Since (e^x/e^{-x}=e^{2x}) is nonconstant, Theorem (PageIndex{3}) implies that (y=c_1e^x+c_2e^{-x}) is the general solution of (y''-y=0) on ((-infty,infty)).

Since (cosomega x/sinomega x=cotomega x) is nonconstant, Theorem (PageIndex{3}) implies that (y=c_1cosomega x+c_2sinomega x) is the general solution of (y''+omega^2y=0) on ((-infty,infty)).

Since (x^2/x^{-2}=x^4) is nonconstant, Theorem (PageIndex{3}) implies that (y=c_1x^2+c_2/x^2) is the general solution of (x^2y''+xy'-4y=0) on ((-infty,0)) and ((0,infty)).

## The Wronskian and Abel's Formula

To motivate a result that we need in order to prove Theorem (PageIndex{3}), let’s see what is required to prove that ({y_1,y_2}) is a fundamental set of solutions of Equation ef{eq:5.1.20} on ((a,b)). Let (x_0) be an arbitrary point in ((a,b)), and suppose (y) is an arbitrary solution of Equation ef{eq:5.1.20} on ((a,b)). Then (y) is the unique solution of the initial value problem

that is, (k_0) and (k_1) are the numbers obtained by evaluating (y) and (y') at (x_0). Moreover, (k_0) and (k_1) can be any real numbers, since Theorem (PageIndex{1}) implies that Equation ef{eq:5.1.21} has a solution no matter how (k_0) and (k_1) are chosen. Therefore ({y_1,y_2}) is a fundamental set of solutions of Equation ef{eq:5.1.20} on ((a,b)) if and only if it is possible to write the solution of an arbitrary initial value problem Equation ef{eq:5.1.21} as (y=c_1y_1+c_2y_2). This is equivalent to requiring that the system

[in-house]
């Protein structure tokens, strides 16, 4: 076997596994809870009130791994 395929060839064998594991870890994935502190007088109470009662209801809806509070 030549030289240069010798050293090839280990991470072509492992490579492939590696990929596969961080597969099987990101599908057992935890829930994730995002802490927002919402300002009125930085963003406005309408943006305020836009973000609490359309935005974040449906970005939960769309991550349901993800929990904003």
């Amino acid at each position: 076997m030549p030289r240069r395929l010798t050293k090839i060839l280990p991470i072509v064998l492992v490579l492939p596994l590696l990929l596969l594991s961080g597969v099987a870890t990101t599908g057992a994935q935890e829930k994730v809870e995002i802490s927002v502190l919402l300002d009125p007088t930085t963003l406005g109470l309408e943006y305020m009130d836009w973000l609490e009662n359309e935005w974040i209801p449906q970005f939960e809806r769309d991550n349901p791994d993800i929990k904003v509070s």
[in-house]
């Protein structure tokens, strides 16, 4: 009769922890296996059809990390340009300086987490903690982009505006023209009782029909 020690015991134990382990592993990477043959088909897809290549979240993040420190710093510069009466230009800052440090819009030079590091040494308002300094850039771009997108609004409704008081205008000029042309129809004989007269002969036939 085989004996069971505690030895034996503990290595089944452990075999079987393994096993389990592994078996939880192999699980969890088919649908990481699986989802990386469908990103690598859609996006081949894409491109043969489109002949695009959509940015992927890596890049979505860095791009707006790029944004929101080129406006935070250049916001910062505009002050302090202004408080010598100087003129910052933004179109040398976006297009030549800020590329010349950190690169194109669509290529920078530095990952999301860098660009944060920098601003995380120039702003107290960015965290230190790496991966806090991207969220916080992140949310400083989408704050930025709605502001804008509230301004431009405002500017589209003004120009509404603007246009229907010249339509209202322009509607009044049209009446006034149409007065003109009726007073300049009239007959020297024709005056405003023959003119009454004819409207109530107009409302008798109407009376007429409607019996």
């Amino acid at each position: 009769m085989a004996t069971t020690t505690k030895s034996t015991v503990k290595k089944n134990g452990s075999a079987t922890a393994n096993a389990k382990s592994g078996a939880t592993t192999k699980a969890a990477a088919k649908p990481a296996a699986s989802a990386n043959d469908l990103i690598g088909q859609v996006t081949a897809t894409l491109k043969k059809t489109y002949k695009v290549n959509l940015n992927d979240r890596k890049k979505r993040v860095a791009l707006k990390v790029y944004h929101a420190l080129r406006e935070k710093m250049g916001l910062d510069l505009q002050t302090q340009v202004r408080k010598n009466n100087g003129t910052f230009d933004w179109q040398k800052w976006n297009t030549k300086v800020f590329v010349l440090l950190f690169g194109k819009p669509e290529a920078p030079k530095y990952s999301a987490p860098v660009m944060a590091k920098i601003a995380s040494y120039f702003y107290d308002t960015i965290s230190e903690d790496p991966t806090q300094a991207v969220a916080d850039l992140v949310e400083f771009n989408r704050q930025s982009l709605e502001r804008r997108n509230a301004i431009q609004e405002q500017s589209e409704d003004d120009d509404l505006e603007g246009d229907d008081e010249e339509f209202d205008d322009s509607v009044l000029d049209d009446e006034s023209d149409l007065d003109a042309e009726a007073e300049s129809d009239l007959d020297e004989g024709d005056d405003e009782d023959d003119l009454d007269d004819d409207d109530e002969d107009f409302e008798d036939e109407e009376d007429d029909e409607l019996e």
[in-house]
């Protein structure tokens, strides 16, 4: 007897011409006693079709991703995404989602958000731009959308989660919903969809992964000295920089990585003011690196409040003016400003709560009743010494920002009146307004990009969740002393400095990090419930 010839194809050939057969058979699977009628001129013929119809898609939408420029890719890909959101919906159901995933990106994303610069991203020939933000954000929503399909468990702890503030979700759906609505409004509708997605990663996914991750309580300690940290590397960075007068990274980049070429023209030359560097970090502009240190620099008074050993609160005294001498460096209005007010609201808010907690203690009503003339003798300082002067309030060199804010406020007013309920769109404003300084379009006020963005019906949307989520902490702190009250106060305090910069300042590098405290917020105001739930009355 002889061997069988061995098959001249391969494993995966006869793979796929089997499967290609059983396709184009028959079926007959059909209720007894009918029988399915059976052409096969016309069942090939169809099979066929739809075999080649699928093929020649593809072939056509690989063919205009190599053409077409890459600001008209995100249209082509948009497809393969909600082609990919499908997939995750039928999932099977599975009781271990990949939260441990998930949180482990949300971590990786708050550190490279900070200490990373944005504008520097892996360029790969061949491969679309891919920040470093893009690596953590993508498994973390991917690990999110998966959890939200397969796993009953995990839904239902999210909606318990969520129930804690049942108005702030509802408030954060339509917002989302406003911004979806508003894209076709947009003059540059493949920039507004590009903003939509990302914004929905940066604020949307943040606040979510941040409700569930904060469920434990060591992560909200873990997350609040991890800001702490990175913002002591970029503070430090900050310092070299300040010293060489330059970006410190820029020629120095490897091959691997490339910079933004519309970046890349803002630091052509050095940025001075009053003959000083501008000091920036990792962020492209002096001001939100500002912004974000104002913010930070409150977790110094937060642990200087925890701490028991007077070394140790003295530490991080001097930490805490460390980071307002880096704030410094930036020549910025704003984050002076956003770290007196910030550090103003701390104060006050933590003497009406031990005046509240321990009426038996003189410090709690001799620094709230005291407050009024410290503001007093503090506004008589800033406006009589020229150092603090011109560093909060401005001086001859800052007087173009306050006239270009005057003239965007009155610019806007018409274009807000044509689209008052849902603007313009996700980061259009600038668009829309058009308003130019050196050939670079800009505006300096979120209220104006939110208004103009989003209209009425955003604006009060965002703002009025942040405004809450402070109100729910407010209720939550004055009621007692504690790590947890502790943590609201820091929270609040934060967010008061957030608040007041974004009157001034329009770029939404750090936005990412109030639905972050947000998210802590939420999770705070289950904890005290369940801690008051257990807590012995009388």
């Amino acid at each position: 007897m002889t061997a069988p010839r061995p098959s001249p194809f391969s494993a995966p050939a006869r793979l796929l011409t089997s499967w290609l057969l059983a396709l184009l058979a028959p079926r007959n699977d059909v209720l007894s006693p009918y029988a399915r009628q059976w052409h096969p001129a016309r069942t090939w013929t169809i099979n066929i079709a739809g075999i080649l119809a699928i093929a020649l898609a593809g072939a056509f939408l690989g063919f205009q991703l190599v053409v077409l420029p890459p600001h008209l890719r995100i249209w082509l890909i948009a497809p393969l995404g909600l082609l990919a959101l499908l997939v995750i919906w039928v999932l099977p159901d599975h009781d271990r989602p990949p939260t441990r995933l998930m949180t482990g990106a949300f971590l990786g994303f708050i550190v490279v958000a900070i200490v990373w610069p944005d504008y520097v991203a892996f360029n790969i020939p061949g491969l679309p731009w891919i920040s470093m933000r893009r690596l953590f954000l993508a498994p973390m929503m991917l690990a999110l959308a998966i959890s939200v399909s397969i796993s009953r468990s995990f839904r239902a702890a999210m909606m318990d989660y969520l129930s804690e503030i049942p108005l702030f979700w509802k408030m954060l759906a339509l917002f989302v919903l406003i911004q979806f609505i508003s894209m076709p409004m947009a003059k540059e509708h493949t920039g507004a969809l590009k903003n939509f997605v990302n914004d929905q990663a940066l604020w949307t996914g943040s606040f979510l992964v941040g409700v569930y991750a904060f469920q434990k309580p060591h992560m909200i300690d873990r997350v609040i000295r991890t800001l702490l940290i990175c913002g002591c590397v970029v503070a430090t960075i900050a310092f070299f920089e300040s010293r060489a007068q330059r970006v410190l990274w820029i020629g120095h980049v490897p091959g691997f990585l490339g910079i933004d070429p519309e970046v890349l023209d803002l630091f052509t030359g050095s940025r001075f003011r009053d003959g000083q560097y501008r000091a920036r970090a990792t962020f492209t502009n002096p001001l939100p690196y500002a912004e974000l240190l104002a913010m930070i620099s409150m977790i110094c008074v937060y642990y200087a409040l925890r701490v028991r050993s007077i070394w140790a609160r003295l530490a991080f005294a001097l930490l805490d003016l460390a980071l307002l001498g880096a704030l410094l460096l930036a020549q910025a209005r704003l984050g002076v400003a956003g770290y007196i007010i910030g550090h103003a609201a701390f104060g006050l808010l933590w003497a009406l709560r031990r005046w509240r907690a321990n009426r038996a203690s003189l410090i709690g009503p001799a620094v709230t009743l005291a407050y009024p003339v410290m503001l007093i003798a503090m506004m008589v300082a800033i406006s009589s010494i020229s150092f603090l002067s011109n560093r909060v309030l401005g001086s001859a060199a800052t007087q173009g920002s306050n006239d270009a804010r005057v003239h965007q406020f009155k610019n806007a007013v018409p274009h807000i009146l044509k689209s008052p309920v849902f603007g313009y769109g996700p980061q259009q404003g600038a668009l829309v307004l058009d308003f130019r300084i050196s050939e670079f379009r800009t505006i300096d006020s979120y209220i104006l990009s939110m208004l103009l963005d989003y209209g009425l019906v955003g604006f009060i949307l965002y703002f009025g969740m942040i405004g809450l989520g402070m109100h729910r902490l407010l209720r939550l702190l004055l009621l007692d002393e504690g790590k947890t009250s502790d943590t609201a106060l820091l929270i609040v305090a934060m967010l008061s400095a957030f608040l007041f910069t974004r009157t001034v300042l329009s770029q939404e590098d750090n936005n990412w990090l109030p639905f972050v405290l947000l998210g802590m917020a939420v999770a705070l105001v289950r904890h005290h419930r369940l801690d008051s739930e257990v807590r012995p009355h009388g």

[label{eq:5.1.22} egin{array}{rcl} c_1y_1(x_0)+c_2y_2(x_0)&=k_0 c_1y_1'(x_0)+c_2y_2'(x_0)&=k_1 end{array}]

has a solution ((c_1,c_2)) for every choice of ((k_0,k_1)). Let’s try to solve Equation ef{eq:5.1.22}.

Multiplying the first equation in Equation ef{eq:5.1.22} by (y_2'(x_0)) and the second by (y_2(x_0)) yields

[egin{aligned} c_1y_1(x_0)y_2'(x_0)+c_2y_2(x_0)y_2'(x_0)&= y_2'(x_0)k_0 c_1y_1'(x_0)y_2(x_0)+c_2y_2'(x_0)y_2(x_0)&= y_2(x_0)k_1,end{aligned}]

and subtracting the second equation here from the first yields

[label{eq:5.1.23} left(y_1(x_0)y_2'(x_0)-y_1'(x_0)y_2(x_0) ight)c_1= y_2'(x_0)k_0-y_2(x_0)k_1.]